A business trust is an IRS-approved entity for handling IRA investment funds. With a business trust, the investor becomes the trustee and gains management rights over investment funds. We’ve seen investors gain checkbook control over their self-directed IRA using this method. Besides more control, investors can enjoy reduced cost and investor confidentiality. Let’s discuss these benefits and how we can help you get started with a business trust for a self-directed IRA today.
Using a business trust for a self-directed IRA allows for more efficient investing. We’ve seen investors wait up to three days for their investments to go through the typical custodial review process. The advantage of a business trust is that the IRA owner become trustee. As trustee, they gain management control over investment decisions, rather than giving up this control to a custodian. Once a business trust is established, the trustee can open a checking account for IRA funds to be held. Investing then becomes as easy as writing a check. With this ease, investors no longer have to worry about delays on investment opportunities or recurring fees. Our technology uses a similar trust structure to cut out custodial involvement and the need for in-person or mail transactions.
Business trust are exempt from state franchise taxes, which are taxes imposed on corporations, partnerships and LLCs for doing business within a state. These taxes are usually charged annually. In California, the minimum franchise tax is $800. However, a 2016 Chief Counsel Ruling decided that business trusts are not considered corporations and thus exempt (1). In contrast, self-directed IRA LLCs don’t enjoy this exemption.
The self-directed IRA for real estate investing is popular for several reasons. However, choosing an LLC as the holding entity for a self-directed IRA can incur costly fees. This is especially true for out of state real estate investments. Investors must register and pay a fee to conduct business in a new state. They may have to hire an additional agent to comply with state by state licensing requirements. Like the franchise tax, these IRA management fees can be avoided by using a business trust for the self-directed IRA.
A business trust can avoid filing both federal and state income taxes by qualifying as a “disregarded entity.” According to Professor Carter G. Bishop: “Under a default rule, all business trusts are considered either disregarded entities (one beneficiary) or partnerships (two or more beneficiaries) (2).” When using a business trust for a self-directed IRA, the IRA becomes the sole beneficiary and thus qualifies the trust as a “disregarded entity.” In contrast, using an LLC that qualifies as a “disregarded entity” isn’t guaranteed both federal and state tax filing exemptions. In California, LLCs are required to file state taxes regardless of entity status. Using a business trust owned self-directed IRA can save on these costly and time consuming tax filing requirements.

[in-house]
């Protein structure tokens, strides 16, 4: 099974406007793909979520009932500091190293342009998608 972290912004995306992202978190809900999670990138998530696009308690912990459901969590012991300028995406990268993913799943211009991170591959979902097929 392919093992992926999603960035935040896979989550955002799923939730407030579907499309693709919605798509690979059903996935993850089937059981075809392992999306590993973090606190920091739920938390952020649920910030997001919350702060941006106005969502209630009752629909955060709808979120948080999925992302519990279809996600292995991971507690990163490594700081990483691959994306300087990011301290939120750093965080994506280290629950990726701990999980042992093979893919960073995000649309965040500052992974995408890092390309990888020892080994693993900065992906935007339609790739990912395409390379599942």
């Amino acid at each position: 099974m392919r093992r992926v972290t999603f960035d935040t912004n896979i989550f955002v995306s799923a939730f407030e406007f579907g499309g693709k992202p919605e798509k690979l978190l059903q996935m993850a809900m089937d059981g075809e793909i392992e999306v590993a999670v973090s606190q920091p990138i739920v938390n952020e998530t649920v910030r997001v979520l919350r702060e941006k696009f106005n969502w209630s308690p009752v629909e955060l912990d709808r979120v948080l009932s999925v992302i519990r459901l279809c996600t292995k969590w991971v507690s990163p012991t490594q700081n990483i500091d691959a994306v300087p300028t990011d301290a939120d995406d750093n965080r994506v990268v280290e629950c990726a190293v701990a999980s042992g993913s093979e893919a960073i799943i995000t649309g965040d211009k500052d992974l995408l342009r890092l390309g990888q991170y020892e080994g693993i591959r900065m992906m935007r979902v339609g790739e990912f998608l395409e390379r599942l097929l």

A business trust self-directed IRA allows investors more confidentiality. Unlike an LLC, where the agent’s name must be kept in public record, a business trust keeps the trustee name confidential. Some states also require the LLC agent’s address be included in its Articles of Organization. Unfortunately, in Nebraska, Arizona and New York LLCs are still required to give public notice in local publications. With a business trust, IRA owners can enjoy anonymity. Investors can establish their business trust and enjoy self-directed privated investing all in one online platform. No leaving home or filing public documents required.
Like an LLC, forming a business trust begins with drafting required legal documents. For a business trust, the starting point is the Declaration of Trust. This document is similar to an LLC’s articles of incorporation in that it defines the nature or purpose of the trust. The rights of the trust beneficiary and who is named trustee are all critical to obtaining the benefits mentioned above. We can help ensure accuracy and position investors like you for maximum cost savings and tax benefits. We also streamline the self-directed IRA setup process, including business trust formation.
We’ve discussed some of the benefits of using a business trust for a self-directed IRA. These benefits all lead to time or money savings and increased confidentiality. However, structuring a business trust for a self-directed IRA is a detailed process. Several of the compliance requirements you’d find with an LLC and basic custodian managed self-directed IRAs still apply. We’ve developed a wealth of expertise when dealing with these compliance concerns. We can help you form your business trust owned self-directed IRA and provide further consultation on plan structuring and IRS regulations. Call us today at (425) 449-4554 for a consultation.
Scott Royal Smith is an asset protection attorney and long-time real estate investor. He's on a mission to help fellow investors free their time, protect their assets, and create lasting wealth.
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